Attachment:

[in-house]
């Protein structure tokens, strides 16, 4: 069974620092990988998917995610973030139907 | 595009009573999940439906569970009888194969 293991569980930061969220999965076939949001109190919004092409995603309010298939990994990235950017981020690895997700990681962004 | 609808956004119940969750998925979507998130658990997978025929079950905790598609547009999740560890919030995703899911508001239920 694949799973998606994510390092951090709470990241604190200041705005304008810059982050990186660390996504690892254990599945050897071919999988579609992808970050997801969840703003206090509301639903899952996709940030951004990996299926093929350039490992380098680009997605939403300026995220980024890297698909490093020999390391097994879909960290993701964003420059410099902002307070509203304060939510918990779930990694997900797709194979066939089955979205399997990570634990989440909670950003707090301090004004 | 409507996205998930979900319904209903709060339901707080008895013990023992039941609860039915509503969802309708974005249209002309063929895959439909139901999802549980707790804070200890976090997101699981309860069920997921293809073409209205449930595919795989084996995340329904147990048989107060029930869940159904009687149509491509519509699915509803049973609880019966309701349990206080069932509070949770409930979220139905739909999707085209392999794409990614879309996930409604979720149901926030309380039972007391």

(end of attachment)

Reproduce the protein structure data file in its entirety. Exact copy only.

[in-house]
């Protein structure tokens, strides 16, 4: 069974620092990988998917995610973030139907 | 595009009573999940439906569970009888194969 293991569980930061969220999965076939949001109190919004092409995603309010298939990994990235950017981020690895997700990681962004 | 609808956004119940969750998925979507998130658990997978025929079950905790598609547009999740560890919030995703899911508001239920 694949799973998606994510390092951090709470990241604190200041705005304008810059982050990186660390996504690892254990599945050897071919999988579609992808970050997801969840703003206090509301639903899952996709940030951004990996299926093929350039490992380098680009997605939403300026995220980024890297698909490093020999390391097994879909960290993701964003420059410099902002307070509203304060939510918990779930990694997900797709194979066939089955979205399997990570634990989440909670950003707090301090004004 | 409507996205998930979900319904209903709060339901707080008895013990023992039941609860039915509503969802309708974005249209002309063929895959439909139901999802549980707790804070200890976090997101699981309860069920997921293809073409209205449930595919795989084996995340329904147990048989107060029930869940159904009687149509491509519509699915509803049973609880019966309701349990206080069932509070949770409930979220139905739909999707085209392999794409990614879309996930409604979720149901926030309380039972007391």